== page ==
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Capacitive removal of PFOA and PFOS from Drinking Water

Award Information
Agency: Environmental Protection Agency
Branch: N/A
Contract: 68HE0D18C0020
Agency Tracking Number: B171A-0009
Amount: $99,878.49
Phase: Phase I
Program: SBIR
Solicitation Topic Code: 17-NCER-1A
Solicitation Number: SOL-NC-17-00028
Solicitation Year: 2017
Award Year: 2018
Award Start Date (Proposal Award Date): 2018-10-01
Award End Date (Contract End Date): 2019-03-31
Small Business Information
200 Yellow Place
Rockledge, FL 32955-5327
United States
DUNS: 175302579
HUBZone Owned: No
Woman Owned: No
Socially and Economically Disadvantaged: No
Principal Investigator
 Philip Cox
 Senior Scientist
 (321) 631-3550
Business Contact
 Michael Rizzo
Title: Chief Financial Officer
Phone: (321) 631-3550
Research Institution

Polyfluoroalkyl and perfluoroalkyl compounds (PFCs) have been used commercially since the 1940’s due to their high level of chemical stability, almost frictionless surface or waterproofing characteristics. Elevated levels of PFCs have been linked to cancer and other health problems including reproductive and developmental risks. PFOA and PFOS are amongst the most prevalent of the PFCs with low levels been found in everyone blood especially in areas where the drinking water contains high levels of PFOA/PFOS due to industrial activity. The EPA has established a limit of less than 70 ng/L. A range of approaches have been investigated to remove PFCs. While these can be effective they have issues and there is need for improved and flexible solution for removing them from drinking water and capturing the PFOA/PFOS so it can be destroyed and removed from the environment. In the Phase I, Mainstream proposes to leverage our high performance capacitive deionization technology for the removal of PFCs from drinking water. The Mainstream CDI technology has been shown to be an energy efficient, high performance approach for the removal of low levels of ions from aqueous solutions. In the proposed Phase I, Mainstream will modify our electrode system to optimize the adsorption of PFOA and PFOS from drinking water. In Phase I, we use of capacitive deionization system to optimize the adsorption rate and process conditions for the removal and the concentration of the rejected PFOA/PFOS molecules. Mainstream CDI system allows the rejection of the retained species into a concentrate waste stream thereby increasing the process efficiency, maximizing environmental benefit and lowering the overall process costs. In Phase II, Mainstream expects build prototype demonstration units for the continuous clean-up of drinking waters with high PFOA/PFOS levels.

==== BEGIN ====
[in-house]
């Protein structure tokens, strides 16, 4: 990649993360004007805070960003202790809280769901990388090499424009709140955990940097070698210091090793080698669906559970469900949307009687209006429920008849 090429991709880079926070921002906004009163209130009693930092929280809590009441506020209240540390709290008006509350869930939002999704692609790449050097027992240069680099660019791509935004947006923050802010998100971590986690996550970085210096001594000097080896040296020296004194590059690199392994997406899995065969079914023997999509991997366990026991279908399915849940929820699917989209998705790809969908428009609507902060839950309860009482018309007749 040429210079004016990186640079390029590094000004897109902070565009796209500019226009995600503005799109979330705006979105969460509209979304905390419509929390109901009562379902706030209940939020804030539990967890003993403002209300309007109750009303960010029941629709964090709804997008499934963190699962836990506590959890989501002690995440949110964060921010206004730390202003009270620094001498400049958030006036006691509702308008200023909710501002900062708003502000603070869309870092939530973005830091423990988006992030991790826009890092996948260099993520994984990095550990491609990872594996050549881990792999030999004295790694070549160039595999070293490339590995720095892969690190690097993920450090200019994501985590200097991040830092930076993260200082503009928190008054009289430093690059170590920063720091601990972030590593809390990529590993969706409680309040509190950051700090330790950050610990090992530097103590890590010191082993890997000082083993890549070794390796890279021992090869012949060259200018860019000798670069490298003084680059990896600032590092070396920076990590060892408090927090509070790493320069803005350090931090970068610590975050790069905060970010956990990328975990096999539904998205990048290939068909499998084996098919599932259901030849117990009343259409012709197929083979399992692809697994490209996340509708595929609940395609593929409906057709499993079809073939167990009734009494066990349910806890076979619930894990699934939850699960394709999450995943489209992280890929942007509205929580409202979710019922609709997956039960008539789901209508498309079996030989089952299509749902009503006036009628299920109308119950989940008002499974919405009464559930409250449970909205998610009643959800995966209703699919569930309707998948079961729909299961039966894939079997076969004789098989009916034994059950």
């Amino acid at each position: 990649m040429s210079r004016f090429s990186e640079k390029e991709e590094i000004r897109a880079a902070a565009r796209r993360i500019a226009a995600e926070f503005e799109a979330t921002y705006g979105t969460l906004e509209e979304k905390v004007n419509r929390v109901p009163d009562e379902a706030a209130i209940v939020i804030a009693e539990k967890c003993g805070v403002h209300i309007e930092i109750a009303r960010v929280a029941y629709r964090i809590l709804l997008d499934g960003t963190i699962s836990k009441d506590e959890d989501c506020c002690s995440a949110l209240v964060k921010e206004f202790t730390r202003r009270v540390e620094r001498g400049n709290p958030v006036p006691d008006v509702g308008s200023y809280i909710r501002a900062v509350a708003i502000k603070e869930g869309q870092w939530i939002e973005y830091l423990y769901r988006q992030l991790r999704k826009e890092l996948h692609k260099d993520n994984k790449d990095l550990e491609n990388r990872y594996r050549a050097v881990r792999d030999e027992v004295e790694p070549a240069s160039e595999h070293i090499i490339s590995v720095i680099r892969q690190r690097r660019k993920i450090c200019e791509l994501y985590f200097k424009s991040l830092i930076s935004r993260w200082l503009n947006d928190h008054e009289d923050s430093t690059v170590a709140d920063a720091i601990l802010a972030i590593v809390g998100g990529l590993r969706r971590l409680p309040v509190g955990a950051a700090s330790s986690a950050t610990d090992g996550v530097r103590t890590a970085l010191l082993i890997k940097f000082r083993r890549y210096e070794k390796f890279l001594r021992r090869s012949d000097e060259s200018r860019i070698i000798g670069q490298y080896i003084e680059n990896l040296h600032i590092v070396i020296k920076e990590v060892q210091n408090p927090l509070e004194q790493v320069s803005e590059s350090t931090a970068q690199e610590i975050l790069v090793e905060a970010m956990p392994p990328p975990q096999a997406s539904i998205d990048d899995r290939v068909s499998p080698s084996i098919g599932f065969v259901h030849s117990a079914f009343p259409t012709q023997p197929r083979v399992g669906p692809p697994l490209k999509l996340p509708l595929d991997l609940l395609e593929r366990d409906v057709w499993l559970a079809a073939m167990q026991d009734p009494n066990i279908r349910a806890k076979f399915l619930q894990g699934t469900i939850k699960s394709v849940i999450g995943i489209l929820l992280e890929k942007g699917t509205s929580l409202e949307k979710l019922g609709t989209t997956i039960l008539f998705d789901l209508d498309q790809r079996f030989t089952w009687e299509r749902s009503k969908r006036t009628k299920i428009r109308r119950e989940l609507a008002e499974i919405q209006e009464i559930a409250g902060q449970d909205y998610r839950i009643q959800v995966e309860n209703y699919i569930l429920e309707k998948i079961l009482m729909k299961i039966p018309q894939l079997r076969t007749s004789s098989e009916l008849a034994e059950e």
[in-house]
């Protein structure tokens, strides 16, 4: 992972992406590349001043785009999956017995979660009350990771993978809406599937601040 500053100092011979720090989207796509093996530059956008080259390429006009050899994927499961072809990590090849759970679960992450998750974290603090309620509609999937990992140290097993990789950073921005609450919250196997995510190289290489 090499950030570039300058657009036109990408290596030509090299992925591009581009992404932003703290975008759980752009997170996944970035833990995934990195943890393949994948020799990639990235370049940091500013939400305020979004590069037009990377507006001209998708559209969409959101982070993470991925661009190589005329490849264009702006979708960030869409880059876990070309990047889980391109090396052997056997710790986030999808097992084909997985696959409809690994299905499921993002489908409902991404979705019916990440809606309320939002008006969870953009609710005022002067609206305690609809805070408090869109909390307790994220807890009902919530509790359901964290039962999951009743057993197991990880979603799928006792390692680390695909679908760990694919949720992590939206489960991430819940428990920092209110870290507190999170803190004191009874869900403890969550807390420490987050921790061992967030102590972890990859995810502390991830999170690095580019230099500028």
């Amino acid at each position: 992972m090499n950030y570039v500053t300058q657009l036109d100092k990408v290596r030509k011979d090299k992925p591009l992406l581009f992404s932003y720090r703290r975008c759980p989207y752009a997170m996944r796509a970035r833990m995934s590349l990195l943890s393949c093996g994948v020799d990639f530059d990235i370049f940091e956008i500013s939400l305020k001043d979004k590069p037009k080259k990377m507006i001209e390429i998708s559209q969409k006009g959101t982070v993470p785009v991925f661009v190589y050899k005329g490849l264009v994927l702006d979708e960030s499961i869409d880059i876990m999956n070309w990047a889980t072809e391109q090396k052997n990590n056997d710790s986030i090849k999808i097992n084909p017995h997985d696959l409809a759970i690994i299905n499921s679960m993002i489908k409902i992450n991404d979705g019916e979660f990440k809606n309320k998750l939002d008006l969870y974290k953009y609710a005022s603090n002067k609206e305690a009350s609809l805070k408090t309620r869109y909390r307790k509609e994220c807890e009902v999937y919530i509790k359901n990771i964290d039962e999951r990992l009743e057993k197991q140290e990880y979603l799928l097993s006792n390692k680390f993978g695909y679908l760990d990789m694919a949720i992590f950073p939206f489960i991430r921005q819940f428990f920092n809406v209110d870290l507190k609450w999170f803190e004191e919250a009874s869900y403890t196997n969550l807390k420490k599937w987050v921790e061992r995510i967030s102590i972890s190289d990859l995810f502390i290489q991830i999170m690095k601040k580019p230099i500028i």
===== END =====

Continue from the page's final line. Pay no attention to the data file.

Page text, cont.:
* Information listed above is at the time of submission. *

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